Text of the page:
John Stockton

Ever since he was little, LeBron James has always counted Julius Erving as one of his biggest idols.  Even though James was only two years old when Dr. J retired, he was always inspired by the influence Erving had on the league as a whole and especially his impact on James's other favorite player, Michael Jordan.

James has modeled his game after Dr. J from a young age, and in this upcoming season, James said he plans on modeling his look after the icon as well.

Yes, we are entering NBA taboo: James said he wants to revert back to wearing short shorts.

During Erving and MJ’s primes, short shorts were a staple of the league.  Stars from Larry Bird to Magic Johnson to John Stockton rocked these bad boys for added mobility and, let's be honest, extra style points.

And all was well in the NBA.  That is, at least until 1992, when the Michigan Wolverines “Fab Five” composed of a completely freshman starting lineup, including Chris Webber and Jalen Rose, took the basketball world by storm with a new variety or “shorts” falling all the way below their knees.  The youthful rebellion of these childish athletes completely changed the course of basketball history for the worse.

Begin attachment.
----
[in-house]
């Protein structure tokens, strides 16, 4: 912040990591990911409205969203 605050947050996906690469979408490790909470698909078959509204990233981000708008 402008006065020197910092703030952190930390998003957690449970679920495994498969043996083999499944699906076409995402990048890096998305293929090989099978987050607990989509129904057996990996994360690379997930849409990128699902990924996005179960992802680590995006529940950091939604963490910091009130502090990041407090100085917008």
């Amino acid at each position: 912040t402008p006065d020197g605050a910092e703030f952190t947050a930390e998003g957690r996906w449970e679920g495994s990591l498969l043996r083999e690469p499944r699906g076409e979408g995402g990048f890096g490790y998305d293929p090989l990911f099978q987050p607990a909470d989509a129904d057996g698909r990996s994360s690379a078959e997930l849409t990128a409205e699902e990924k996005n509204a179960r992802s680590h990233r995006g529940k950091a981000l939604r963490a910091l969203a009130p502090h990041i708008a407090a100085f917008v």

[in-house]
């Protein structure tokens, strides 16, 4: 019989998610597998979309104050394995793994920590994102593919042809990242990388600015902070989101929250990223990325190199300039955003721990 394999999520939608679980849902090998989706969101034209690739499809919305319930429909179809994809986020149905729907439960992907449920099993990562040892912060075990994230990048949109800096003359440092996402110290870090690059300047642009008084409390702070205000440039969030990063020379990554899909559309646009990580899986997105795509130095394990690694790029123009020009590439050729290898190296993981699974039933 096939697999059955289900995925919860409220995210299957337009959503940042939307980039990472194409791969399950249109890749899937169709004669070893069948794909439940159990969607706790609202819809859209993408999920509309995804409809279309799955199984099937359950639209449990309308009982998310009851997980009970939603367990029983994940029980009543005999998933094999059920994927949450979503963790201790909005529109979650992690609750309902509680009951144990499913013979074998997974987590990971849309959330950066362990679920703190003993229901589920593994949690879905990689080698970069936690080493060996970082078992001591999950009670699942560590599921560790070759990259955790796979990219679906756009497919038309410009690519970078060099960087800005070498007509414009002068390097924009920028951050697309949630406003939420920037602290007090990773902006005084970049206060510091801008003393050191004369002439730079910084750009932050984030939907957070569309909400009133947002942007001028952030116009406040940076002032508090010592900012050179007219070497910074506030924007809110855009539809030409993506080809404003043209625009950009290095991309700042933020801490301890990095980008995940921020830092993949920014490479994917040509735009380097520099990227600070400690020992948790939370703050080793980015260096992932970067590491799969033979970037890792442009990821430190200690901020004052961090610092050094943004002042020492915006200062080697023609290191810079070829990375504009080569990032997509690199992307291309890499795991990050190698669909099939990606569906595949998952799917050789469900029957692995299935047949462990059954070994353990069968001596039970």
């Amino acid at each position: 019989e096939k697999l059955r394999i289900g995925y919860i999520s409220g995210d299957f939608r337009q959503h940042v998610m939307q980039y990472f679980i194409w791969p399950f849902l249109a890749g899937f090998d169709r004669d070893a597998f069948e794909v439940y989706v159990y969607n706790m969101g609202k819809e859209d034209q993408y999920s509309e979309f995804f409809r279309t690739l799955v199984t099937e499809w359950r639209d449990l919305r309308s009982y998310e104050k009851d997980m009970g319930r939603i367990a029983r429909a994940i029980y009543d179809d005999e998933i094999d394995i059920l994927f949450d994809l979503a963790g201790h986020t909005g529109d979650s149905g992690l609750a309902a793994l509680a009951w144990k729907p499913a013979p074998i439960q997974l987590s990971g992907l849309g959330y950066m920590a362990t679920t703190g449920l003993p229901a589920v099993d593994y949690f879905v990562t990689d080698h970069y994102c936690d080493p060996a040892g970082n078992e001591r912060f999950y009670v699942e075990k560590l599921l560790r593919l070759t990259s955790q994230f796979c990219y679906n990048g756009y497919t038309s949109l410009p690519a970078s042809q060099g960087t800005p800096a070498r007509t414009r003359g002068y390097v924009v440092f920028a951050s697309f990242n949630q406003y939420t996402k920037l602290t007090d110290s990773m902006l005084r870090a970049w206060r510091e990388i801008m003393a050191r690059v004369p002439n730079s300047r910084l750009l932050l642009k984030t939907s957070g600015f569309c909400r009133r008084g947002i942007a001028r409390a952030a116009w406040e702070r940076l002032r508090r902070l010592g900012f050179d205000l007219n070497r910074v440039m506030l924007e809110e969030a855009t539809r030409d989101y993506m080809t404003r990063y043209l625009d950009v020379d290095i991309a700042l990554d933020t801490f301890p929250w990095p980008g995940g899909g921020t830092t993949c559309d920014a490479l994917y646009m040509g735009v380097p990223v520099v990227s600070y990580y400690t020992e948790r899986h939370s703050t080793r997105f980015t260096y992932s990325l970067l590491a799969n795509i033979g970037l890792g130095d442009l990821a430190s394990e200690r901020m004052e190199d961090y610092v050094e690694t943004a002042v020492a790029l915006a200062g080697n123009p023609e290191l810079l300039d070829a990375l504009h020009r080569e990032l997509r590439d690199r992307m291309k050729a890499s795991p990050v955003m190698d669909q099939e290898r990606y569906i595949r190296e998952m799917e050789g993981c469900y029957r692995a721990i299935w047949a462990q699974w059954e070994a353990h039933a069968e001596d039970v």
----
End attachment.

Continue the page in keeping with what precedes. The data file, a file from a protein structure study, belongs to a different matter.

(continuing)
Finally, more than 20 years later, it looks like James is ready to bring the league all the way back to its beautiful, thigh-filled roots.

Well, maybe not all the way back.

In a recent interview with ESPN’s Chris Broussard, James longed for the elder days of the NBA, if only for a night.

“I might bring it back, though. I might play in some small shorts this year. Pay my homage to the ’80s, to Dr. J and John Stockton,” James said.  “I don’t think it’s going to catch on, but I’m going to do it one game, maybe opening night. I can’t go all the way up [the legs], though. Athletes today are built a little differently in the legs.”

Maybe the world is not yet ready for an entire league of hulking athletic specimen in shorts above mid-thigh, but at least James is pushing in the right direction.  And based on this Instagram video, it looks like the league’s short shorts revolution is in great hands.